Music on the Steps: August 25 - Marenje Marimba Ensemble
Uniquely Stafford Call for Artists: Deadline September 26
Believe Write Share Community Gathering: Tuesday, August 26
Learn fast with Mango Languages
Sign up NOW for summer reading!
Stafford 350
Music on the Steps: August 25 - Marenje Marimba Ensemble
Uniquely Stafford Call for Artists: Deadline September 26
Believe Write Share Community Gathering: Tuesday, August 26
Learn fast with Mango Languages
Sign up NOW for summer reading!
Stafford 350

LibraryPoint Blog

04/03/2014 - 1:40pm
The Napping House by Audrey Wood, illustrated by Don Wood

The Napping House, by Audrey Wood, is full of beautiful illustrations, and there is wonderful repetition in the wording of the book. The sequencing is great for children because it creates a sense of anticipation and allows them to participate in reading the book. The story is about a grandma who has everyone in the house gently pile on top of her while she is asleep.The pile includes her grandson, the dog, the cat, the mouse and the mouse's flea.The book is charming as well as being calming and would be a great bedtime story for a child who needs help settling down.

02/08/2012 - 2:01pm
Lafayette by Marc Leepson

The University of Mary Washington's 2012 Chappell Great Lives Lecture Series continues on Tuesday, January 31, with a lecture on the Marquis de Lafayette by Marc Leepson, author of Lafayette.

The American Revolution attracted volunteers from far away. One of the most famous is the legendary Marie Joseph Paul Yves Roche Gilbert du Motier, better known as the Marquis de Lafayette. Marc Leepson has published a crisp new portrait of Lafayette with the emphasis on his life as a military man. According to one reviewer, Leepson’s “eye for the telling detail and his devotion to journalistic brevity shine in all his work, and his affectionate Lafayette is the latest example.” — Richmond Times-Dispatch. The author is a journalist, historian, and the author of seven books.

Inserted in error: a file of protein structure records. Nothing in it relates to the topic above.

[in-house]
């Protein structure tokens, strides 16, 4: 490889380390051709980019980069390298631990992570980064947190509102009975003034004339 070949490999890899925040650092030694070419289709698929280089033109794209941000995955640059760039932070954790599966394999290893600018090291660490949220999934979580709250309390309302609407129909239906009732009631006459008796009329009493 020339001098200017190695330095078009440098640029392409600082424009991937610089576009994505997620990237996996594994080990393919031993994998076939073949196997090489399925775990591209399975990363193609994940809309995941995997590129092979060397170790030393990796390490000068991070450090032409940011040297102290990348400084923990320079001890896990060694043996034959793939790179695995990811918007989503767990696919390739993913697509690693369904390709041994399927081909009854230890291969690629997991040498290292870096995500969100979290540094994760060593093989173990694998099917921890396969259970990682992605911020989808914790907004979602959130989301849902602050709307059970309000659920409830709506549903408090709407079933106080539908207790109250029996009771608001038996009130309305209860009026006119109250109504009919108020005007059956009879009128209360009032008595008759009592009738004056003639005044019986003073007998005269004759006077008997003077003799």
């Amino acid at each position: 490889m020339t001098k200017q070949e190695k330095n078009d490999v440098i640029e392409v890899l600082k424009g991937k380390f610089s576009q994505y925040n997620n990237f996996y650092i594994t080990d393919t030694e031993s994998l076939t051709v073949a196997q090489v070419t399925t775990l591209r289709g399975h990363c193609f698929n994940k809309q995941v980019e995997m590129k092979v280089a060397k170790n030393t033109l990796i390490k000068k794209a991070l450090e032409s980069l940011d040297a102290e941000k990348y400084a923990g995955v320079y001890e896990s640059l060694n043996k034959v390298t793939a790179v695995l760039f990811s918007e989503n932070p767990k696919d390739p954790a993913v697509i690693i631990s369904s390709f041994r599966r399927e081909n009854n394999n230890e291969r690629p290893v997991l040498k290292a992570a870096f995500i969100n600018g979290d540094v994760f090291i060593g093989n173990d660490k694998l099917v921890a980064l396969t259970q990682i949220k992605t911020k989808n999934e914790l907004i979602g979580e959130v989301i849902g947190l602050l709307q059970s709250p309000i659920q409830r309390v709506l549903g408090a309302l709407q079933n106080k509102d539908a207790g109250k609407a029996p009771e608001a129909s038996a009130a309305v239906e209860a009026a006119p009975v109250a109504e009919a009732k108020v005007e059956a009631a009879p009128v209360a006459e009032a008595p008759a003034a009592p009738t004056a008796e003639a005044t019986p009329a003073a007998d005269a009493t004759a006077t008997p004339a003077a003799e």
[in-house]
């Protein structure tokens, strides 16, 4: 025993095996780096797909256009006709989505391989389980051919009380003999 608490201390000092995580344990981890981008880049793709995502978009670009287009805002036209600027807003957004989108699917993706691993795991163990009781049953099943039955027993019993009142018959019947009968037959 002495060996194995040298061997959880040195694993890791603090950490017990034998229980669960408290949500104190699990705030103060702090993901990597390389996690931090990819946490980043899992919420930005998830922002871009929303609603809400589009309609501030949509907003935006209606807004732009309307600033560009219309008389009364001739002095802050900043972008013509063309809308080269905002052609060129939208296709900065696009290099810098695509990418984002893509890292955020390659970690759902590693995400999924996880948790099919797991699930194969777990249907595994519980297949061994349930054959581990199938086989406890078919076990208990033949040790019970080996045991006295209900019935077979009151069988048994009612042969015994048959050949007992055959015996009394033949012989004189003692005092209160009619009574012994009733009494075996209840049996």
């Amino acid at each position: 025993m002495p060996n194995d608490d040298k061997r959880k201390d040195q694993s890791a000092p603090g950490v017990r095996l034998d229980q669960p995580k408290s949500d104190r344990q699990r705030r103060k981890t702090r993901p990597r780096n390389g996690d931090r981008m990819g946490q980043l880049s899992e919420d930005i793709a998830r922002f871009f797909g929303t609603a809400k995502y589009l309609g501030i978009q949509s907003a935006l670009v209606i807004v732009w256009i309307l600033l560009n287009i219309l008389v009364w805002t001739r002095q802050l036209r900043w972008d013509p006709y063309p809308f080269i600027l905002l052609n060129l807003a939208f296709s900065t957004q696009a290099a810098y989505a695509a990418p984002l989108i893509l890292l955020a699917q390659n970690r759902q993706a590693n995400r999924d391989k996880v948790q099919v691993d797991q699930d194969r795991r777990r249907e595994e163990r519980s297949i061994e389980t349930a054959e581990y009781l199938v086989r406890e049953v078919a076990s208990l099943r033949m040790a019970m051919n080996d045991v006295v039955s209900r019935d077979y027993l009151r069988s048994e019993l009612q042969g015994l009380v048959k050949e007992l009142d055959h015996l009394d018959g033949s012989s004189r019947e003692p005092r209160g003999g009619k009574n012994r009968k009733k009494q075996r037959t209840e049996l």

All lectures in the university's Great Lives series are free and open to the public.

For more about the life of the Marquis de Lafayette check out these resources from the Central Rappahannock Regional Library.

01/26/2012 - 11:07am
The Hangman’s Daughter

Life in Schongau, Bavaria in 1659 is pretty bleak. The town is rebuilding in the decade after the Great War - orphans abound, jobs are limited, and the townsfolk are quick to accuse each other of misdeeds. Although the rampant witch trials of the town's past have faded to a dim collective memory, it doesn't take much to start rumors of dark deeds swirling again. When a young orphan is found murdered and branded with a “witch’s mark,” a scapegoat is quickly located in Martha Stechlin, the town’s midwife who dabbles in herbs and encourages the orphans’ company. She is quickly taken into custody and it is up to Jacob Kuisl, the town’s hangman, to torture the truth out of her in The Hangman’s Daughter by Oliver Pötzsch, translated by Lee Chadeayne.  

Every town at this time has a hangman, who inherits his profession from his father. Although Jacob Kuisl is well-read and financially well-to-do, the townsfolk routinely shun him because hangmen are considered the lowest in the town’s social order. When Martha is jailed, Kuisl suspects that something is not right because he has worked with her for decades and knows her to be an honorable and gentle midwife. He secretly starts researching her case to prove her innocence, while publically fulfilling his job as her torturer.